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Baby Crying During Feeding

Medically Reviewed by Michelle Roth, BA, IBCLC
Learn what to do when your baby cries during feeds.

Is your baby fussy every time you offer the breast? Do they cry, making it hard to breastfeed?

It can be distressing when your baby is irritable while breastfeeding.

In this article, we will cover the most common reasons why a baby can be upset during breastfeeding, and how you can work out why your baby is getting fussy at the breast.

Causes of Baby Crying During Feeding

Half the battle is finding out why your baby is crying and fussing in the first place. You want nothing more than to know your baby is getting enough milk and thriving. But it’s hard to be sure when they latch on and off all the time, crying in between.

Let’s have a look at some of the things to consider in solving this problem.

1. Baby Isn’t Latching On

If your baby is being fussy or crying, getting them to latch on to feed can be a challenge. Whether they’re overtired, overstimulated, or just plain hungry, a crying baby is unlikely to latch.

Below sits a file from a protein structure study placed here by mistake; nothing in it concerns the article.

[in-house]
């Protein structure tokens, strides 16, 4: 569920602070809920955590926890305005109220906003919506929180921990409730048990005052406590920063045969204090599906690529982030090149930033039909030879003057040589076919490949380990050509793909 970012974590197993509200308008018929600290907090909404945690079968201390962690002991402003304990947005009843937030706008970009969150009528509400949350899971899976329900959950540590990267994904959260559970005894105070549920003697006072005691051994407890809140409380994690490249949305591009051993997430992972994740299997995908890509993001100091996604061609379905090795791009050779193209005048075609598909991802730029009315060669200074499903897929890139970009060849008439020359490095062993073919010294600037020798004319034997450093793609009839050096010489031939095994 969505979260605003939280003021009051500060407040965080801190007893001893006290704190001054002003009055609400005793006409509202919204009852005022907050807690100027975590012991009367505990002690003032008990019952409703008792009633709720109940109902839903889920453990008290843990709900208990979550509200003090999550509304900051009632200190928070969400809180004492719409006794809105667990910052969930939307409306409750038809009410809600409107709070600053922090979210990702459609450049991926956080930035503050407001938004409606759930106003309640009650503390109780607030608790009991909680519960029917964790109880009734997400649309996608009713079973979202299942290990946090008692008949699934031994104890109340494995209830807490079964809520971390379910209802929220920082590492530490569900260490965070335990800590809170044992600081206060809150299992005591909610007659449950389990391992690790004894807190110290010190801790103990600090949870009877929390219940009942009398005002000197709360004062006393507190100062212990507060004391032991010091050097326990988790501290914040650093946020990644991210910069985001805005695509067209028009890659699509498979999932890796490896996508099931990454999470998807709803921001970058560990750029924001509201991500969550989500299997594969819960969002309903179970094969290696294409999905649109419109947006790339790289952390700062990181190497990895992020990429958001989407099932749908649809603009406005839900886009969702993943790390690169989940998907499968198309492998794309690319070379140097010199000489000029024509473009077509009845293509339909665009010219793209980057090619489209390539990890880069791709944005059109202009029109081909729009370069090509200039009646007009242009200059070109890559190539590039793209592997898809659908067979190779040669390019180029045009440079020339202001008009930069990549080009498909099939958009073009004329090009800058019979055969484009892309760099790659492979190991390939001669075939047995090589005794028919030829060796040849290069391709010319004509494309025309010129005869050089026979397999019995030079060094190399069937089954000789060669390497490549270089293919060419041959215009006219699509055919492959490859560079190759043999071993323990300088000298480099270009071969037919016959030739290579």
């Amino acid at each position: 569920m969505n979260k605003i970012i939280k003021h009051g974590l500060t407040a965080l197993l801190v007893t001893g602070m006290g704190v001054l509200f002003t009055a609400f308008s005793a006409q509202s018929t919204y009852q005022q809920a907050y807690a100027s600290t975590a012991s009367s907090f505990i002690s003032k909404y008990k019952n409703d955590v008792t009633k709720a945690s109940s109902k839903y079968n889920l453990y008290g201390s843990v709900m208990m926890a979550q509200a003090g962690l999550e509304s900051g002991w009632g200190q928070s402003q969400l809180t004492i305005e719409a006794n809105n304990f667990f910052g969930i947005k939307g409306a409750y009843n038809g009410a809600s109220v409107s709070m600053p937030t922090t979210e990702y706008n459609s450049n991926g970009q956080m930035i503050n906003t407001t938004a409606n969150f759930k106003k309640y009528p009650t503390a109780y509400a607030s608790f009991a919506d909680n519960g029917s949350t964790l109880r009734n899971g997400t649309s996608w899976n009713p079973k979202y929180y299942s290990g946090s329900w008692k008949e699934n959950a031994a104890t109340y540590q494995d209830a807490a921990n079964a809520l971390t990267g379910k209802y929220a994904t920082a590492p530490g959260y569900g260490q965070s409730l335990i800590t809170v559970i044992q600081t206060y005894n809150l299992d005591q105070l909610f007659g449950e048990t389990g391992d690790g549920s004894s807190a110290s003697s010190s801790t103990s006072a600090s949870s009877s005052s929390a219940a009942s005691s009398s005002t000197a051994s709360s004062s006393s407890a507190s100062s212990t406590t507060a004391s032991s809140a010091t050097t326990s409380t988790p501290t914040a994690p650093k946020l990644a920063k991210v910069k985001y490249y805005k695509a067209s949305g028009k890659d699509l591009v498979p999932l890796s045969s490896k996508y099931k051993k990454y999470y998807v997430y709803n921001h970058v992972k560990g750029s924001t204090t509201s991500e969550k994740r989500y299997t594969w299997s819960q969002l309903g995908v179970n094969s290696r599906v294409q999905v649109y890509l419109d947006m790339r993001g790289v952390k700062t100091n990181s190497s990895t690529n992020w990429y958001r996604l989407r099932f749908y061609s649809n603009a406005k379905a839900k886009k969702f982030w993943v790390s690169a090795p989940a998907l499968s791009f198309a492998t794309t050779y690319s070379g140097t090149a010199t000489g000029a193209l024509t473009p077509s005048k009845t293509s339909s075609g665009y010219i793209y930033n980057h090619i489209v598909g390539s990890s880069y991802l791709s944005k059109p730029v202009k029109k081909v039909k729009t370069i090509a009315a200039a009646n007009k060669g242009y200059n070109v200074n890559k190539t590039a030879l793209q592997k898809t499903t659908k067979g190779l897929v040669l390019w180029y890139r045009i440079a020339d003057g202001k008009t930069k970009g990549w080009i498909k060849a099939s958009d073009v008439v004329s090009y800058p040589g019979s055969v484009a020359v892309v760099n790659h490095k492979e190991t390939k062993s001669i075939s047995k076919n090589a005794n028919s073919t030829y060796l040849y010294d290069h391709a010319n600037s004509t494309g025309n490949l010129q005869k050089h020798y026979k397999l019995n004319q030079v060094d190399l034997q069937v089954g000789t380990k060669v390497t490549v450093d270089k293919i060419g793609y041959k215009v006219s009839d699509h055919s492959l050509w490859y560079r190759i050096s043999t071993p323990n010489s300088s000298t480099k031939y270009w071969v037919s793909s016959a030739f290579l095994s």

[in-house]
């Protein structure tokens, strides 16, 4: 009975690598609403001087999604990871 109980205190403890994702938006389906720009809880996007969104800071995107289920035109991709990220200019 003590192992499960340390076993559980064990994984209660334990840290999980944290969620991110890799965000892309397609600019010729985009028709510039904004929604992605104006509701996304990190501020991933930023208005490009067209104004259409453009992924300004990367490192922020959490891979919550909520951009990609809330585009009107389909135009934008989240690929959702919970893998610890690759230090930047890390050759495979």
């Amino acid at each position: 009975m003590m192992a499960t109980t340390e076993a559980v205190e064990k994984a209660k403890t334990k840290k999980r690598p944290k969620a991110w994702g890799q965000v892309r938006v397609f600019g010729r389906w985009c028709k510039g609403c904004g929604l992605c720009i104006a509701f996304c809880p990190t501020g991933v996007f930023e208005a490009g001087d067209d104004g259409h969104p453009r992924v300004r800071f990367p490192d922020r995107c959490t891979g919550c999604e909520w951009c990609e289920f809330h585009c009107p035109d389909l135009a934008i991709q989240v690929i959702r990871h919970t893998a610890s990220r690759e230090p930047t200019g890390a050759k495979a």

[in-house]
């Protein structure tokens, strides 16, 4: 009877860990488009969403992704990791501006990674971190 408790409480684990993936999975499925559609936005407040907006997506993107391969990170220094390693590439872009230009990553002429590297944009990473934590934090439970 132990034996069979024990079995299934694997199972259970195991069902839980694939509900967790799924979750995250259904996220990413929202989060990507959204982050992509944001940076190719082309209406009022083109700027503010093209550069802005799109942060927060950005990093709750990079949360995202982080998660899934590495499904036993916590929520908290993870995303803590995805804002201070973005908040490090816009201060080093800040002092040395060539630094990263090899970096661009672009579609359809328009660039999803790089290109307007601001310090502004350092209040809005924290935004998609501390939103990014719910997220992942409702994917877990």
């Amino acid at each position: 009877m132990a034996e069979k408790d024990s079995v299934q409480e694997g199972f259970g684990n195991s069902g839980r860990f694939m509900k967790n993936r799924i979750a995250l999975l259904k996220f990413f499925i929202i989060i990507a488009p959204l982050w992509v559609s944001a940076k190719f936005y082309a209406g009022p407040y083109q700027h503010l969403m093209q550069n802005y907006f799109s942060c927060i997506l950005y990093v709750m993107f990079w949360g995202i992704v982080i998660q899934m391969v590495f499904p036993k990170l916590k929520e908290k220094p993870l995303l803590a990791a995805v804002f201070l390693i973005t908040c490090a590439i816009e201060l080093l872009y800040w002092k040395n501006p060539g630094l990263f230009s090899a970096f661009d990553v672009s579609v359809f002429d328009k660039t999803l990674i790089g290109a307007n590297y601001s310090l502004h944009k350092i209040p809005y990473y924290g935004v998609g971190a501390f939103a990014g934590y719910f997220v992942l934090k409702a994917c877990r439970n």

The Solution

Begin breastfeeding while your baby is calm and awake, and before they get too hungry. Watch for early hunger cues such as rooting, smacking lips, sucking hands, sticking tongue out or waking from sleeping. Crying is a late sign of hunger.

Swaddling your baby and holding them close, dimming the lights, or moving somewhere peaceful and quiet, might also help.

Another thing you can try is squeezing a few drops of milk onto your breast to entice baby to latch on. The taste and smell of the milk might stimulate them to feed. Changing position or changing breasts can also work sometimes (1).

2. The Milk Flow Is Too Fast or Too Slow

Paying attention to when your baby starts to cry might shed some light on the reason.

If your baby is fussier in the morning, it could be that your overly full breasts release too much milk too quickly. Your breasts have become engorged with milk during the night and baby can’t cope with this forceful let-down.

Conversely, if they are fussier in the evenings, maybe the release of milk is too slow and they get frustrated. They become impatient waiting for the flow of milk that comes with the let-down and start crying.

The Solution for Fast Milk Flow

A strong release of milk, or overactive let-down, can make your little one choke, gag, or cough when they’re feeding. They might unlatch from the breast because they don’t like or can’t cope with the fast flow. They could also be gulping a lot of air with the milk and getting gassy, which causes more upset.